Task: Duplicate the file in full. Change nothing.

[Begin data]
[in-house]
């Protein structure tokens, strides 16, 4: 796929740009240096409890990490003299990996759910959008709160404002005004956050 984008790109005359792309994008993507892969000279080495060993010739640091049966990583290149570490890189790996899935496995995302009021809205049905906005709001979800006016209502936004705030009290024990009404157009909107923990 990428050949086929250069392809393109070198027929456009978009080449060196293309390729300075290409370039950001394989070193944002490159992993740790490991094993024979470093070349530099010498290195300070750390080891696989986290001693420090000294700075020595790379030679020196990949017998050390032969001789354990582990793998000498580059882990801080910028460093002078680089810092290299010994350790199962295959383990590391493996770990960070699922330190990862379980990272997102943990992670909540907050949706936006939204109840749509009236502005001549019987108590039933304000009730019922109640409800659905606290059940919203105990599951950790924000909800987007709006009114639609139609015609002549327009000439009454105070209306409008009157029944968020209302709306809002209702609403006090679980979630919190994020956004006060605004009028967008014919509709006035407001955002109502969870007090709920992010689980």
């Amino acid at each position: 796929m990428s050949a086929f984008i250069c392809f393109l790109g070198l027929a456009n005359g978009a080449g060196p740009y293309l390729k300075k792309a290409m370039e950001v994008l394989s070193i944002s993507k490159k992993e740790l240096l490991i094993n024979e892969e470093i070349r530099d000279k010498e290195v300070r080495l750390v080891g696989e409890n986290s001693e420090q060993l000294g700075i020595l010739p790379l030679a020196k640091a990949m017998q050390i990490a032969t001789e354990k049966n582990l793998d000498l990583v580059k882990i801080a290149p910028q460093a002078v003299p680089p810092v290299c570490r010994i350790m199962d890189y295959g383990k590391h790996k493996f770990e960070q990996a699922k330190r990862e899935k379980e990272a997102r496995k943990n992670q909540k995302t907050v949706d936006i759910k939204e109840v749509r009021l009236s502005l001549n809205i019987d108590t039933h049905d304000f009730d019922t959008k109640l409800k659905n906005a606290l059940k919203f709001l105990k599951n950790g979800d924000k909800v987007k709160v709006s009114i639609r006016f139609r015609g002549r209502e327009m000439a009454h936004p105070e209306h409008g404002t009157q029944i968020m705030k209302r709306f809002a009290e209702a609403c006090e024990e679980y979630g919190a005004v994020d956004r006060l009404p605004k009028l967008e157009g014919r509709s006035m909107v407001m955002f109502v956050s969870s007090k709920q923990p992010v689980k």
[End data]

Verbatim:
[in-house]
């Protein structure tokens, strides 16, 4: 796929740009240096409890990490003299990996759910959008709160404002005004956050 984008790109005359792309994008993507892969000279080495060993010739640091049966990583290149570490890189790996899935496995995302009021809205049905906005709001979800006016209502936004705030009290024990009404157009909107923990 990428050949086929250069392809393109070198027929456009978009080449060196293309390729300075290409370039950001394989070193944002490159992993740790490991094993024979470093070349530099010498290195300070750390080891696989986290001693420090000294700075020595790379030679020196990949017998050390032969001789354990582990793998000498580059882990801080910028460093002078680089810092290299010994350790199962295959383990590391493996770990960070699922330190990862379980990272997102943990992670909540907050949706936006939204109840749509009236502005001549019987108590039933304000009730019922109640409800659905606290059940919203105990599951950790924000909800987007709006009114639609139609015609002549327009000439009454105070209306409008009157029944968020209302709306809002209702609403006090679980979630919190994020956004006060605004009028967008014919509709006035407001955002109502969870007090709920992010689980």
């Amino acid at each position: 796929m990428s050949a086929f984008i250069c392809f393109l790109g070198l027929a456009n005359g978009a080449g060196p740009y293309l390729k300075k792309a290409m370039e950001v994008l394989s070193i944002s993507k490159k992993e740790l240096l490991i094993n024979e892969e470093i070349r530099d000279k010498e290195v300070r080495l750390v080891g696989e409890n986290s001693e420090q060993l000294g700075i020595l010739p790379l030679a020196k640091a990949m017998q050390i990490a032969t001789e354990k049966n582990l793998d000498l990583v580059k882990i801080a290149p910028q460093a002078v003299p680089p810092v290299c570490r010994i350790m199962d890189y295959g383990k590391h790996k493996f770990e960070q990996a699922k330190r990862e899935k379980e990272a997102r496995k943990n992670q909540k995302t907050v949706d936006i759910k939204e109840v749509r009021l009236s502005l001549n809205i019987d108590t039933h049905d304000f009730d019922t959008k109640l409800k659905n906005a606290l059940k919203f709001l105990k599951n950790g979800d924000k909800v987007k709160v709006s009114i639609r006016f139609r015609g002549r209502e327009m000439a009454h936004p105070e209306h409008g404002t009157q029944i968020m705030k209302r709306f809002a009290e209702a609403c006090e024990e679980y979630g919190a005004v994020d956004r006060l009404p605004k009028l967008e157009g014919r509709s006035m909107v407001m955002f109502v956050s969870s007090k709920q923990p992010v689980k």